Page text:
“You have to customize,” Bahr added. “In the ‘old days,’ digital marketers were spending $200,000 or $300,000 on one high-end video. Now they’re spending the same amount of money, and producing 20 or 30 videos, in order to tailor content for different audiences.”
When Toyota debuted its all-new Tacoma pick-up truck last September, for example, the company created multiple videos to tap into research showing that consumers use the truck for different activities.
To appeal to the younger crowd, one video distributed on Facebook and Twitter shows the Tacoma in action juxtaposed with activities shared by some of its customers, such as dirt biking and mountain climbing.
But to draw in truck enthusiasts, Toyota posted a slow-motion video on Instagram featuring the Tacoma doing battle against the elements, such as mud and snow. Some of Toyota’s various branding videos on social media are showing the highest completion rates to date, the company said.
“It’s incumbent upon as a marketers to develop [video] content that will resonate with our audiences,” said Lisa Materazzo, corporate manager for media strategy and digital engagement at Toyota. “There’s not much to leverage unless the content speaks directly to them and is distributed in the right places.”
Materazzo added that online video is a growing percentage of the company’s overall marketing budget, although she would not be more specific. With online video programming, she told CMO.com, “We’re able to tell stories about people’s adventures and bring those experiences to life.”
The PurinaNetwork, which launched in 2014, may be a good harbinger for where branded video content is headed. The network, comprised of more than 20 brand channels, integrates the various channels with audiences that Purina wants to reach.
Take Purina Puppy Chow’s co-branded BuzzFeed Puppyhood video, featuring two main characters: the slightly scruffy Max and (the impossibly lovable) Chloe.
“The narrative taps into what any new dog owner can identify with: the trials, tribulations, and joy experienced with a puppy in the house,” said Nina Leigh Krueger, CMO of Nestlé Purina North America, in an interview with CMO.com. “The objective was to drive trial of the [product] by demonstrating puppies should be eating puppy food.” Total views are in the 80-million range, the company said.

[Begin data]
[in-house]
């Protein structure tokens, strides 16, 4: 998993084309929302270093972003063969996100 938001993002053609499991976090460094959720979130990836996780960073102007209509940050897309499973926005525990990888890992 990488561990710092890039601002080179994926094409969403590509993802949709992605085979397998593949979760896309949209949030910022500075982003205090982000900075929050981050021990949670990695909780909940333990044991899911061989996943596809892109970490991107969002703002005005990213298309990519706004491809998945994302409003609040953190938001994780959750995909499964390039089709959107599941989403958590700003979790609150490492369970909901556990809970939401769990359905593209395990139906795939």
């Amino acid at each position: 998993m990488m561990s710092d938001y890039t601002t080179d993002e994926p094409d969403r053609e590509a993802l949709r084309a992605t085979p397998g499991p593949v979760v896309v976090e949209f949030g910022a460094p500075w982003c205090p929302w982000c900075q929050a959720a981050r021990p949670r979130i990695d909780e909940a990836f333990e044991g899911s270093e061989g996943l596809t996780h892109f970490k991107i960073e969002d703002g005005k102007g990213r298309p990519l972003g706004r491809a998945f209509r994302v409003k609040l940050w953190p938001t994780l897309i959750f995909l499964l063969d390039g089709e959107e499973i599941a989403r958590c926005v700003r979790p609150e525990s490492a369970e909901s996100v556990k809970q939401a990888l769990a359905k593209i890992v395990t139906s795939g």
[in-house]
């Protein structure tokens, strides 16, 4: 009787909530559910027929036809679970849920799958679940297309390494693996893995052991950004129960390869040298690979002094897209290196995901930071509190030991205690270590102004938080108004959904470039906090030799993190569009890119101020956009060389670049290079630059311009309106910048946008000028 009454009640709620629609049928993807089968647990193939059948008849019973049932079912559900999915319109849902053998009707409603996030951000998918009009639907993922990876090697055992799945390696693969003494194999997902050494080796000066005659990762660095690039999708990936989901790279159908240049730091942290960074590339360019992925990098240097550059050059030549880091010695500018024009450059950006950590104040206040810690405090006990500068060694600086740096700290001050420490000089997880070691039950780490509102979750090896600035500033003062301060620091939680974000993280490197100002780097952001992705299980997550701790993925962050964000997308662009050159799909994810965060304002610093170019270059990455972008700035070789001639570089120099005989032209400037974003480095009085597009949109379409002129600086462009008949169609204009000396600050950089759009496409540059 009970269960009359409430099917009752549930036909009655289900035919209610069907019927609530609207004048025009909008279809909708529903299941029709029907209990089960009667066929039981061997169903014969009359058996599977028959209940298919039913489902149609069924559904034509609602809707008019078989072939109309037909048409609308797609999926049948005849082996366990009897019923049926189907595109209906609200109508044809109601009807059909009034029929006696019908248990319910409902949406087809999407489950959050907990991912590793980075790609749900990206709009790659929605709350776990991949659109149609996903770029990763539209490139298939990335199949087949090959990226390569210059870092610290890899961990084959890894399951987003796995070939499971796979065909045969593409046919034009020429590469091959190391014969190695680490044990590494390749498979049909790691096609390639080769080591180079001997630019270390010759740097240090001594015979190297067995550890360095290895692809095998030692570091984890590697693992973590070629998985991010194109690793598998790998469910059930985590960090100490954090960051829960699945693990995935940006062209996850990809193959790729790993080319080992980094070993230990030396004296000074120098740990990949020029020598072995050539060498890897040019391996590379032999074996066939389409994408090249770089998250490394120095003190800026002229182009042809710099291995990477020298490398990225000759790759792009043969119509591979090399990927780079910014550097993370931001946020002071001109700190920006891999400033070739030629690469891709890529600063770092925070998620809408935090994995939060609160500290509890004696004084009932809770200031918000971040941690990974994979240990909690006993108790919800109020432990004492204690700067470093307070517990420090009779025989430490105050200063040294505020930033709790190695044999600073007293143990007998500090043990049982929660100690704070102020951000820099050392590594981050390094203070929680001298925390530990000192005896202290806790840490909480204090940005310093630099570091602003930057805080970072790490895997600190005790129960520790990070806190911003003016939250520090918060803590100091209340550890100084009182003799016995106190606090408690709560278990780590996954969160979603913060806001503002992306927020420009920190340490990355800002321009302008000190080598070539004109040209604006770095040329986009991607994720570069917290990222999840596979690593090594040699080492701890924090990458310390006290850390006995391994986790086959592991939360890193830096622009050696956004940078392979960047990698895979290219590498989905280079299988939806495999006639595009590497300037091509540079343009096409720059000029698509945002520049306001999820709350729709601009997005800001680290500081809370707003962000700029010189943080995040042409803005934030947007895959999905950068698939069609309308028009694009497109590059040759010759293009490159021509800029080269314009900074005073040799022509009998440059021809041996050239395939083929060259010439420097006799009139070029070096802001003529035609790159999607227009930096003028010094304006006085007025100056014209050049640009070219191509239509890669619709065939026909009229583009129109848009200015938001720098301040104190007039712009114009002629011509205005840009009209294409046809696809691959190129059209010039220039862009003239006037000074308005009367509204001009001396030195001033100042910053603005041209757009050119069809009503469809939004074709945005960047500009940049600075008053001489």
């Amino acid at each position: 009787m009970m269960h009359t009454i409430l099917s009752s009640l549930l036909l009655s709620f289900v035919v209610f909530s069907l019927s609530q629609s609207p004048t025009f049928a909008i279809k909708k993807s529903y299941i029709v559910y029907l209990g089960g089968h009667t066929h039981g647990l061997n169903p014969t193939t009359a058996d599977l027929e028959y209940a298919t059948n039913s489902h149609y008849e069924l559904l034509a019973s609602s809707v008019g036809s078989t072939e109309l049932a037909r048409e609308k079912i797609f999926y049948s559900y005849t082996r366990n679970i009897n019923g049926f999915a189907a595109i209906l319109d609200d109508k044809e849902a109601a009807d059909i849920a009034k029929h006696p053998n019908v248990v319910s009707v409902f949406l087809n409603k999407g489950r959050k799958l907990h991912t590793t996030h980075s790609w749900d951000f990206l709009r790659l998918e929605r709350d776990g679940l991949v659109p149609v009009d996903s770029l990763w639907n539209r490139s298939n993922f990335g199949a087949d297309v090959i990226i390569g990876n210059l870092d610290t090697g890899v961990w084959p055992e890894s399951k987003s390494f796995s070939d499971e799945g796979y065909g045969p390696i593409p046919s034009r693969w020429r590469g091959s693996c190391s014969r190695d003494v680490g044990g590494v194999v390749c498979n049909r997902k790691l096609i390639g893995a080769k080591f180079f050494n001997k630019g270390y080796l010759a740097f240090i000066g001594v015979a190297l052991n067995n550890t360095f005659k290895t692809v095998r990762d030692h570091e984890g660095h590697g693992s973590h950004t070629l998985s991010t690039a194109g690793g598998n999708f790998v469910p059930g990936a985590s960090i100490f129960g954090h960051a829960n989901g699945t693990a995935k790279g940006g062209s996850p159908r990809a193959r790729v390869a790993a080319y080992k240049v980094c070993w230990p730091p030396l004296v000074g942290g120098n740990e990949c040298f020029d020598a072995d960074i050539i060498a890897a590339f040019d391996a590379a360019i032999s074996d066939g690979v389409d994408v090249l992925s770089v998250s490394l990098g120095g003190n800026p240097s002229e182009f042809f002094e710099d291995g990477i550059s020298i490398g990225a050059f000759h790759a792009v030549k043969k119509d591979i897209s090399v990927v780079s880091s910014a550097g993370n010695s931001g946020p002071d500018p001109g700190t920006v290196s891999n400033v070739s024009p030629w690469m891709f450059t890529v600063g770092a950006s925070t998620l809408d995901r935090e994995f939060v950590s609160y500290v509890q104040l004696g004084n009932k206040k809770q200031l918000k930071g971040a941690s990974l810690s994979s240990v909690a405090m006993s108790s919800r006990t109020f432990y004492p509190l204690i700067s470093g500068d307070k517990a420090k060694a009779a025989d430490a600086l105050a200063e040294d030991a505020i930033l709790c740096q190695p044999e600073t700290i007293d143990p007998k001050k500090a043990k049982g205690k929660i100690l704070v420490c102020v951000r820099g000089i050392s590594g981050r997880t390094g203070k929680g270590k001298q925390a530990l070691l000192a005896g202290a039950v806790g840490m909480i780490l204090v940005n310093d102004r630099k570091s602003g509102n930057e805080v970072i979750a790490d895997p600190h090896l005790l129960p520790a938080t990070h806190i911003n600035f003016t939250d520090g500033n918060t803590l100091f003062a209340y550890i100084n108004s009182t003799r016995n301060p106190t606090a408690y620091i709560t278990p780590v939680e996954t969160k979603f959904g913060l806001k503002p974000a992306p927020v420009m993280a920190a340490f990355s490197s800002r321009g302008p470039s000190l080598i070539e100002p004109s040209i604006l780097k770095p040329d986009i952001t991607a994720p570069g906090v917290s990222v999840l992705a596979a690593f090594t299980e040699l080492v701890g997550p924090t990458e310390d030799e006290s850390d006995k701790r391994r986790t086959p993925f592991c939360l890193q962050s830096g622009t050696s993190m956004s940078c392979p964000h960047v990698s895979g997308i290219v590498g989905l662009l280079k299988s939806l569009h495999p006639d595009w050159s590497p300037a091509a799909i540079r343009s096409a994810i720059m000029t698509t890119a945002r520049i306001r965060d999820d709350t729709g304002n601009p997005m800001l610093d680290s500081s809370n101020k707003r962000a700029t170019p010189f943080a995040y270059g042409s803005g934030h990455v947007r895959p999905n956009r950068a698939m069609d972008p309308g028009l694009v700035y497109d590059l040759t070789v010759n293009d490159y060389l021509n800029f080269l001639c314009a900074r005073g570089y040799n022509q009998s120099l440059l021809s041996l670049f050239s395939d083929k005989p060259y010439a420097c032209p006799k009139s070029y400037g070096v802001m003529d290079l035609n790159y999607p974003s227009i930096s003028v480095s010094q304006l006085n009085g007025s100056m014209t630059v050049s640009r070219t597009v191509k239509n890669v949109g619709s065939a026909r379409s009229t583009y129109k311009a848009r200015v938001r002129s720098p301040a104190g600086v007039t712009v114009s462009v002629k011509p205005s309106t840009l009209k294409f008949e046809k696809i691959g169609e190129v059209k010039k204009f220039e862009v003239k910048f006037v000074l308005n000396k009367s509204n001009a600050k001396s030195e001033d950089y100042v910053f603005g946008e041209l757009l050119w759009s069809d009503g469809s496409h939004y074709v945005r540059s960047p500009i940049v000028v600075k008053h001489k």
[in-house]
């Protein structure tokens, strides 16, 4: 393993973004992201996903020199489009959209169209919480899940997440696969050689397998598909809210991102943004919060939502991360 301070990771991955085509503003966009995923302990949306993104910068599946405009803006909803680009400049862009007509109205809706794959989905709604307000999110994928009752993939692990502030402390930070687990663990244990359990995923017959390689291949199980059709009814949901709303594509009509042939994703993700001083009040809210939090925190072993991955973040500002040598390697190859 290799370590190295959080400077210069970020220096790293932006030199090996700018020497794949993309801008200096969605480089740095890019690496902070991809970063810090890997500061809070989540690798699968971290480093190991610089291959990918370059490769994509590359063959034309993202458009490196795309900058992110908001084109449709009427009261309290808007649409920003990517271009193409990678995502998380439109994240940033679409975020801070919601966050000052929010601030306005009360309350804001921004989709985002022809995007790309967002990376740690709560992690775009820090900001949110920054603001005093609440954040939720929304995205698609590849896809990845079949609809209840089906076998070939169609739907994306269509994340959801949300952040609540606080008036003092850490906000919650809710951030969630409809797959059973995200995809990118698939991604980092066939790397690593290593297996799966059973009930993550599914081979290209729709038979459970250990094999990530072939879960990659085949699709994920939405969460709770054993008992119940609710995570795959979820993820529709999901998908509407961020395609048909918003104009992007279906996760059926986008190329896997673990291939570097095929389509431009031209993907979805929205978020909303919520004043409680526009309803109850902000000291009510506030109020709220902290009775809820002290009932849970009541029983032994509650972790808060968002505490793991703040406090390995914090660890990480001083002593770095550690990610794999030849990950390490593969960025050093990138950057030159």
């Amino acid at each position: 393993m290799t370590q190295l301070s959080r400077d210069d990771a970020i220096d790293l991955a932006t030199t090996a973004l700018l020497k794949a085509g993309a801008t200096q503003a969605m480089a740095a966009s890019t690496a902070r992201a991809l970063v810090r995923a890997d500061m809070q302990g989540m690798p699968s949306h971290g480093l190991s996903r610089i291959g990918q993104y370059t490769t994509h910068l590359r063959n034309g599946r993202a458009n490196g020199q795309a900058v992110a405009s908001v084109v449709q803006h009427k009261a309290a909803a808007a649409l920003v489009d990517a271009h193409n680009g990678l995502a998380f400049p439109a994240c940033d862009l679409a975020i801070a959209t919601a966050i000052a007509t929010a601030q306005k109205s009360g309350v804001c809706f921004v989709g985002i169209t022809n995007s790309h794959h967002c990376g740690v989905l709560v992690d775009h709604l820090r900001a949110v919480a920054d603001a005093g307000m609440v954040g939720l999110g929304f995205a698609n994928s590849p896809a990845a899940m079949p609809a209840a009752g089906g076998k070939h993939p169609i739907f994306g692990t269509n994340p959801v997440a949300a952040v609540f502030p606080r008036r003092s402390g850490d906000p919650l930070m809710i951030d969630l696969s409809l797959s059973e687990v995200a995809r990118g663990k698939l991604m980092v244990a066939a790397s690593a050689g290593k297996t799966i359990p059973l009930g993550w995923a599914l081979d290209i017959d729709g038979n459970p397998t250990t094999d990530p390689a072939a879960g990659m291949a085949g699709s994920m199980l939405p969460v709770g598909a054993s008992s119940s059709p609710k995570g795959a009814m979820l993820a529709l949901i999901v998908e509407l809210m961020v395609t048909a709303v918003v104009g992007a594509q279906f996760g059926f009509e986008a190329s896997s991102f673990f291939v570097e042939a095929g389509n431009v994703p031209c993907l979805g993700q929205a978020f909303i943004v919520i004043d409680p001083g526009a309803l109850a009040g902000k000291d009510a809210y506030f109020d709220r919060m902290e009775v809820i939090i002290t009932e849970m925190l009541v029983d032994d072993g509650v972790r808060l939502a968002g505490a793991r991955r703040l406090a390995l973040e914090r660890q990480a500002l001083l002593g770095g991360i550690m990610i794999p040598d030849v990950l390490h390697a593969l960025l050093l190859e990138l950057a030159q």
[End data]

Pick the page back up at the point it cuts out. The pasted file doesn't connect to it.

“Our marketers create online video to accomplish one of two objectives: trial or loyalty,” Krueger said. “What is exciting about digital content are the new formats of brand communications and the rapid advancement of tools to measure success.”
Indeed, as video grows in importance, so, too, will be the ability to measure its value. Time spent seems to trump other indices. It’s an increasingly key metric in Toyota’s ability to measure online programming, particularly in the mobile space. “You have to be very clear on the goals and objectives of the specific video,” Materazzo said.
Some of the other metrics the company uses to track its video content include branding metrics, shares, website traffic, engagement metrics, lead generation, and the number of times someone contacts an auto dealer after viewing video content.
Time spent is at the top of the measurement list for health information and technology company Remedy Health Media, according to Jim Curtis, chief strategy officer. “We know video is important and have measured success through audience engagement KPIs on and off the Remedy Health Network, such as time spent, completion rates, likes and views,” he told CMO.com.
Remedy Health Media recently began running on its Facebook page video clips from its “Live Bold, Live Now” Web series, which blends video, audio, and still photography to educate people about ills such as Crohn’s disease and psoriasis.
“As a brand, we started with long-form video storytelling ranging from 15 to 25 minutes in length,” Curtis said. “We then started to produce short form to reach the needs of those viewers who may be more inclined to watch from BuzzFeed or other social channels.”
For 2016, the company is planning to develop 30- to 90-second video snippets inspired by Humans of NY, a blog with photographic portraits of thousands of New Yorkers, featuring stories, captions, and quotes.
“Video has been our greatest asset to effectively tell our story in an authentic, inspirational way, profitably for the company and with popularity with our audience and potential new viewers,” Curtis said. “We have clear corporate goals around revenue, audience, and mission.”
See what the Twitterverse is saying about online video: